It's called the obesity paradox. Although obese people are more apt to suffer from inflammatory diseases, such as diabetes, heart disease, and stroke, they are also more likely to survive a major attack caused by one of those conditions.
University of Illinois scientists Gregory Freund and Christina Sherry shed light on the reasons for this phenomenon in a study in this month's issue of Endocrinology.
"Fat is a very complex and active tissue—it has important functions beyond providing energy and insulating us from the cold," said Freund, a professor in the U of I College of Medicine's Department of Pathology and a faculty member in the U of I Division of Nutritional Sciences.
"We now know that leptin, a hormone secreted by fat tissue, plays a key role in regulating the immune system. When we exposed mice to hypoxia (simulating an event, such as a heart attack, in which a part of the body is deprived of oxygen), leptin triggered the immune system to increase production of an anti-inflammatory molecule, interleukin-1 receptor antagonist (IL-1RA)," he said.
"And, when we gave non-obese mice leptin injections, they recovered three times faster. Leptin did not hasten recovery though in IL-1RA knockout mice," Sherry said. That earlier work was published in a recent issue of Brain, Behavior, and Immunity.
In the Endocrinology study, one group of mice was fed a high-fat diet for 12 weeks (Sherry described this group as being in a mildly obese, pre-diabetic state), while another group was fed a normal diet. The obese mice recovered from acute hypoxia five times faster than the mice fed normal diets.
In a second experiment, Freund and Sherry examined macrophages (or immune cells) that were resident in peritoneal fat tissue from both groups of mice. In mice fed the high-fat diet, there was a very significant increase in IL-1RA as compared to mice fed the normal diet (330 pg vs.15 pg).
"Our hypothesis is that the macrophages from animals fed the high-fat diet are making more IL-1RA because they're 'living' in an environment of significantly increased leptin. Obesity can be considered a state of hyperleptinemia," said Sherry.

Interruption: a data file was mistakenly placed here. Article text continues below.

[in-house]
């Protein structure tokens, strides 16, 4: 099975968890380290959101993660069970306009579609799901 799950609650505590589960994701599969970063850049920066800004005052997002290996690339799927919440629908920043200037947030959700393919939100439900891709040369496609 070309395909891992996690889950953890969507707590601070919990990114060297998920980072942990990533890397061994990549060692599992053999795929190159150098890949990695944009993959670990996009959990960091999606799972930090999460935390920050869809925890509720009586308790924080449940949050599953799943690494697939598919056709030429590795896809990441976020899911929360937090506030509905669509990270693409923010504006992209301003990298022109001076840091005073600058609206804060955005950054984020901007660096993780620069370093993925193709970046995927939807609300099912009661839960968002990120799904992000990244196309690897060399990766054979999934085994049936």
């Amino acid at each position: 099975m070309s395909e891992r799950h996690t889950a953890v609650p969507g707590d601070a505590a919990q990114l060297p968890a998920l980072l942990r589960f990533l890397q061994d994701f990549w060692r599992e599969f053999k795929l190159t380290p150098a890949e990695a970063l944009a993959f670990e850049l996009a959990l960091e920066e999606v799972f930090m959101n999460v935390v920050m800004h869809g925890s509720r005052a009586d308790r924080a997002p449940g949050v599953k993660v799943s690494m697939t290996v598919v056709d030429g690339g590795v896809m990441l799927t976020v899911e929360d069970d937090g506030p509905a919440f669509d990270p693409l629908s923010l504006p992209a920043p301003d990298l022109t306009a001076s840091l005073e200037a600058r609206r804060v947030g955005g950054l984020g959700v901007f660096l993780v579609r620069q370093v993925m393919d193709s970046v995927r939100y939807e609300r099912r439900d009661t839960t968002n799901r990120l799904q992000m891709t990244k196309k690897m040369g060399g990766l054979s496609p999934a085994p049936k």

The scientists then isolated the stromal vascular fraction of the fat tissue—which contains the macrophages—from three obese mice and injected it into the peritoneal cavity of a normal mouse. "Within 3 hours we saw an 836 percent increase in the IL-1RA serum level of the normal mouse and an accelerated recovery from hypoxia," Sherry said.
To confirm that IL-1RA was implicated in this accelerated recovery, normal mice were given injections of IL-1RA, and their recovery matched that of mice fed the high-fat diet.
Finally, Freund and Sherry injected IL-1RA antiserum into the obese animals an hour before exposing them to hypoxia.
"We expected the antibodies to bind all the IL-1RA so it couldn't affect recovery," she said. "And, sure enough, these animals didn't recover until 6 hours after the hypoxic event, basically the same pattern we saw with non-obese animals."
"So we were able to prove through several different mechanisms that in cases of obesity, there's a significant increase in the anti-inflammatory molecule IL-1RA, which helps animals recover from a traumatic loss of oxygen. The obese mice recovered faster because of the leptin-induced increase in IL-1RA," said Sherry.
Sherry repeated that obesity is a predisposing factor in many inflammatory conditions and encouraged people who are at a healthy weight to maintain that weight.
"However, obese persons do have about six times more circulating IL-1RA, which again is the anti-inflammatory molecule that aids recovery in oxygen-starved parts of the body," she noted.
"Once a health problem is established, there are certain conditions—congestive heart failure, rheumatoid arthritis, and other diseases that involve the utilization of oxygen—in which obese persons have been shown to have a better prognosis. And there is a legitimate discussion among physicians about how such patients should deal with their excess weight," said Freund.
Stephanie Kim of the U of I College of Medicine's Department of Pathology co-authored the Endocrinology study. Jason M. Kramer, also of the U of I College of Medicine's Department of Pathology, and Jason M. York of the U of I Department of Animal Sciences, are co-authors of the Brain, Behavior, and Immunity paper.
Funding for both studies was provided by grants from the American Heart Association, the National Institutes of Health, the U of I Agricultural Experiment Station, and in part by the U.S. Department of Homeland Security, Assistance to Firefighters Grants Office, Research and Development Grants.